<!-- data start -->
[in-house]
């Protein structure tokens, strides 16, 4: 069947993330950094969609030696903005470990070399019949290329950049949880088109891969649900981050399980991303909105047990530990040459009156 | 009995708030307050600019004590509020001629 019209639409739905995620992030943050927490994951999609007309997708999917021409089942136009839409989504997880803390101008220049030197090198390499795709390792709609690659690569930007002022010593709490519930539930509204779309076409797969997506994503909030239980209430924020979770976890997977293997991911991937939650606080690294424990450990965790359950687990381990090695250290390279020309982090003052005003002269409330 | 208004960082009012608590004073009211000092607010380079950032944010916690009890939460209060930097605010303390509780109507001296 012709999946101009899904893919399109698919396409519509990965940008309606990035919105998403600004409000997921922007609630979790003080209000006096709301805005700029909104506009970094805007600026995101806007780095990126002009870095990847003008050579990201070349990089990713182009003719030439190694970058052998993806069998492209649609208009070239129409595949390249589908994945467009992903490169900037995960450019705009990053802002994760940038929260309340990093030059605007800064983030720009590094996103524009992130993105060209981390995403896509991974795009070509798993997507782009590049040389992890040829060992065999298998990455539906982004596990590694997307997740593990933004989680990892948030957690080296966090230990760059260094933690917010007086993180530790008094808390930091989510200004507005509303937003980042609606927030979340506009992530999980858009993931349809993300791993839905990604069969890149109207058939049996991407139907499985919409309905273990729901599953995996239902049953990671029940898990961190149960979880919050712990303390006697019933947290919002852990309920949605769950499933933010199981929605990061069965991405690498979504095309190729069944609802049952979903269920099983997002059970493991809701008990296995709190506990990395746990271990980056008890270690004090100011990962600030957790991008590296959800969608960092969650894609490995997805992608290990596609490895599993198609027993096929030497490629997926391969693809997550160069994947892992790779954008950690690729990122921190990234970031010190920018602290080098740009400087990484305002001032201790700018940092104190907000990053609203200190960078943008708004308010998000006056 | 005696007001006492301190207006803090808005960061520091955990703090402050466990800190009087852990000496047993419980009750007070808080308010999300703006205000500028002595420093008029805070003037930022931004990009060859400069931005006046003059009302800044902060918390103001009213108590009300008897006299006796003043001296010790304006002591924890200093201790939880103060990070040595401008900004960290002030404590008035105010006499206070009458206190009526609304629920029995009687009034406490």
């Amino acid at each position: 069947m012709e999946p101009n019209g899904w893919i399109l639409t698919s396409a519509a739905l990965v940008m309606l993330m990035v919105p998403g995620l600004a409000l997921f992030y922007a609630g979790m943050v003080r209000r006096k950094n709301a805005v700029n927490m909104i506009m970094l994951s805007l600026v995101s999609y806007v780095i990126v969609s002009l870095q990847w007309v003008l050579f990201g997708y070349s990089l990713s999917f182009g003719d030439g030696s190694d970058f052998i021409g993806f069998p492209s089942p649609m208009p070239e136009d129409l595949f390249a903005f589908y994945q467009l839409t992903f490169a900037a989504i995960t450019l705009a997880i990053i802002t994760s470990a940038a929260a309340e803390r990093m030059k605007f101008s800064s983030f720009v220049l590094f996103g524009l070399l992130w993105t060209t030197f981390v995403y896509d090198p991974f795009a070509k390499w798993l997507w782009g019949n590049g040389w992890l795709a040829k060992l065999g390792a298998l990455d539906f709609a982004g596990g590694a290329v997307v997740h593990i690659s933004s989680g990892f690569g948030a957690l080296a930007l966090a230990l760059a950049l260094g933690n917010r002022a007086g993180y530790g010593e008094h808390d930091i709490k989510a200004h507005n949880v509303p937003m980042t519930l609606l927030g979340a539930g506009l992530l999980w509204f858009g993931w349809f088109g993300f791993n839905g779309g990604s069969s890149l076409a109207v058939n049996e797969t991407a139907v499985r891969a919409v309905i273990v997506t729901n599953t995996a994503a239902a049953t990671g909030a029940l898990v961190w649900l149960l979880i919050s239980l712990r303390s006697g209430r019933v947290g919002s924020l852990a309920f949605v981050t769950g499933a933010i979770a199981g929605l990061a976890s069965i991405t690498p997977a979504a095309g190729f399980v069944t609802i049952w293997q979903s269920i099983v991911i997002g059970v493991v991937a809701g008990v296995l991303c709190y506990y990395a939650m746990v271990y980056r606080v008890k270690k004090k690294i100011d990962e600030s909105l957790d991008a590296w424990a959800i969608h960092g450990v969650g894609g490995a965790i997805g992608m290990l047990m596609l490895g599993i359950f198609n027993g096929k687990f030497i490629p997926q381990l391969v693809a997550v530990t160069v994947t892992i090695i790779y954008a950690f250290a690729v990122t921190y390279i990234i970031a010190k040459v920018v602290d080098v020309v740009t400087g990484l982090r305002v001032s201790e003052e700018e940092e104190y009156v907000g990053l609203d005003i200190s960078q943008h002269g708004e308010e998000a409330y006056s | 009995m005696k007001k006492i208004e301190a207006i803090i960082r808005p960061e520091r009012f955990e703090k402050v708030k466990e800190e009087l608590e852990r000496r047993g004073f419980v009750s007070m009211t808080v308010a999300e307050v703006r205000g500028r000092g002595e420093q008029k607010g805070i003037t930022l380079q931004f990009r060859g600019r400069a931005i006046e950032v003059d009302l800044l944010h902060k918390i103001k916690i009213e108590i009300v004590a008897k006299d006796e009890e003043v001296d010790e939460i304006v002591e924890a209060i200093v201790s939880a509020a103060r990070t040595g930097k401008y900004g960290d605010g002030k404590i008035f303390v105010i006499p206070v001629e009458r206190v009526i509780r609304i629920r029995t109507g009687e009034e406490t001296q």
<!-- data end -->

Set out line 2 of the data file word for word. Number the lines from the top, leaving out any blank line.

């Protein structure tokens, strides 16, 4: 069947993330950094969609030696903005470990070399019949290329950049949880088109891969649900981050399980991303909105047990530990040459009156 | 009995708030307050600019004590509020001629 019209639409739905995620992030943050927490994951999609007309997708999917021409089942136009839409989504997880803390101008220049030197090198390499795709390792709609690659690569930007002022010593709490519930539930509204779309076409797969997506994503909030239980209430924020979770976890997977293997991911991937939650606080690294424990450990965790359950687990381990090695250290390279020309982090003052005003002269409330 | 208004960082009012608590004073009211000092607010380079950032944010916690009890939460209060930097605010303390509780109507001296 012709999946101009899904893919399109698919396409519509990965940008309606990035919105998403600004409000997921922007609630979790003080209000006096709301805005700029909104506009970094805007600026995101806007780095990126002009870095990847003008050579990201070349990089990713182009003719030439190694970058052998993806069998492209649609208009070239129409595949390249589908994945467009992903490169900037995960450019705009990053802002994760940038929260309340990093030059605007800064983030720009590094996103524009992130993105060209981390995403896509991974795009070509798993997507782009590049040389992890040829060992065999298998990455539906982004596990590694997307997740593990933004989680990892948030957690080296966090230990760059260094933690917010007086993180530790008094808390930091989510200004507005509303937003980042609606927030979340506009992530999980858009993931349809993300791993839905990604069969890149109207058939049996991407139907499985919409309905273990729901599953995996239902049953990671029940898990961190149960979880919050712990303390006697019933947290919002852990309920949605769950499933933010199981929605990061069965991405690498979504095309190729069944609802049952979903269920099983997002059970493991809701008990296995709190506990990395746990271990980056008890270690004090100011990962600030957790991008590296959800969608960092969650894609490995997805992608290990596609490895599993198609027993096929030497490629997926391969693809997550160069994947892992790779954008950690690729990122921190990234970031010190920018602290080098740009400087990484305002001032201790700018940092104190907000990053609203200190960078943008708004308010998000006056 | 005696007001006492301190207006803090808005960061520091955990703090402050466990800190009087852990000496047993419980009750007070808080308010999300703006205000500028002595420093008029805070003037930022931004990009060859400069931005006046003059009302800044902060918390103001009213108590009300008897006299006796003043001296010790304006002591924890200093201790939880103060990070040595401008900004960290002030404590008035105010006499206070009458206190009526609304629920029995009687009034406490």